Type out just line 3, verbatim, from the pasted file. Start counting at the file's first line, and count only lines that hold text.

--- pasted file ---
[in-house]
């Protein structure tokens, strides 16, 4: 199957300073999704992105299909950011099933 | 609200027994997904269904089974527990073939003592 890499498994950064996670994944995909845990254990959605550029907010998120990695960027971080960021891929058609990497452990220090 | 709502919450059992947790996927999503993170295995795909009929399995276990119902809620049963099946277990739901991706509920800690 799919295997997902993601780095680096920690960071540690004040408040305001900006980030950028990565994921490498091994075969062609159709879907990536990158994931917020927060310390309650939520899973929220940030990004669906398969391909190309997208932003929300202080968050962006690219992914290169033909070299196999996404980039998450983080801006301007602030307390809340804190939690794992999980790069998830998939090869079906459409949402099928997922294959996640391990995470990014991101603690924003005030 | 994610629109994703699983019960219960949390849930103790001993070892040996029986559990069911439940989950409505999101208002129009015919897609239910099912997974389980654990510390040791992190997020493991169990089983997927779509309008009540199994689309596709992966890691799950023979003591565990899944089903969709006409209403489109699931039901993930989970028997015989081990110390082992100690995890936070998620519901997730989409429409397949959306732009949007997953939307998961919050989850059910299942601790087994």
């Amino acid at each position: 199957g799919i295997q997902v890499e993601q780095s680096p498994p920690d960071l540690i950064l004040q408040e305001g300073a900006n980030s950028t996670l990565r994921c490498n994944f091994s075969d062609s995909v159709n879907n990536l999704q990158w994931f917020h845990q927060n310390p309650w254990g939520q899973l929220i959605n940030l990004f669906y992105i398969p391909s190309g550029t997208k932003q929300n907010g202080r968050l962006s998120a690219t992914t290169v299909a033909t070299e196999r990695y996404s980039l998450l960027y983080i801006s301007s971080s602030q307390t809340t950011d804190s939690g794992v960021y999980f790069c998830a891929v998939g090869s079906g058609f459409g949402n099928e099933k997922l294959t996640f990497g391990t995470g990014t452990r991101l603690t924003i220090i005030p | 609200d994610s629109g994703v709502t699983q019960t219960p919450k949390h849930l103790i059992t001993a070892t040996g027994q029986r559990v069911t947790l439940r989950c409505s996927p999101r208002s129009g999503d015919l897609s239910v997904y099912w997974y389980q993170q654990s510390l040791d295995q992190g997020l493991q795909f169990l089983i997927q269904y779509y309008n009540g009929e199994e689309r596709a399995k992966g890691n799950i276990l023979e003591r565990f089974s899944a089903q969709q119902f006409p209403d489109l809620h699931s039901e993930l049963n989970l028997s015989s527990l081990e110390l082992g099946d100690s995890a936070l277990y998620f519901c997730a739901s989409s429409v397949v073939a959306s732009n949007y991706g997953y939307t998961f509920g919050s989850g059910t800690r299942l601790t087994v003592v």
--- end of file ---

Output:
């Amino acid at each position: 199957g799919i295997q997902v890499e993601q780095s680096p498994p920690d960071l540690i950064l004040q408040e305001g300073a900006n980030s950028t996670l990565r994921c490498n994944f091994s075969d062609s995909v159709n879907n990536l999704q990158w994931f917020h845990q927060n310390p309650w254990g939520q899973l929220i959605n940030l990004f669906y992105i398969p391909s190309g550029t997208k932003q929300n907010g202080r968050l962006s998120a690219t992914t290169v299909a033909t070299e196999r990695y996404s980039l998450l960027y983080i801006s301007s971080s602030q307390t809340t950011d804190s939690g794992v960021y999980f790069c998830a891929v998939g090869s079906g058609f459409g949402n099928e099933k997922l294959t996640f990497g391990t995470g990014t452990r991101l603690t924003i220090i005030p | 609200d994610s629109g994703v709502t699983q019960t219960p919450k949390h849930l103790i059992t001993a070892t040996g027994q029986r559990v069911t947790l439940r989950c409505s996927p999101r208002s129009g999503d015919l897609s239910v997904y099912w997974y389980q993170q654990s510390l040791d295995q992190g997020l493991q795909f169990l089983i997927q269904y779509y309008n009540g009929e199994e689309r596709a399995k992966g890691n799950i276990l023979e003591r565990f089974s899944a089903q969709q119902f006409p209403d489109l809620h699931s039901e993930l049963n989970l028997s015989s527990l081990e110390l082992g099946d100690s995890a936070l277990y998620f519901c997730a739901s989409s429409v397949v073939a959306s732009n949007y991706g997953y939307t998961f509920g919050s989850g059910t800690r299942l601790t087994v003592v």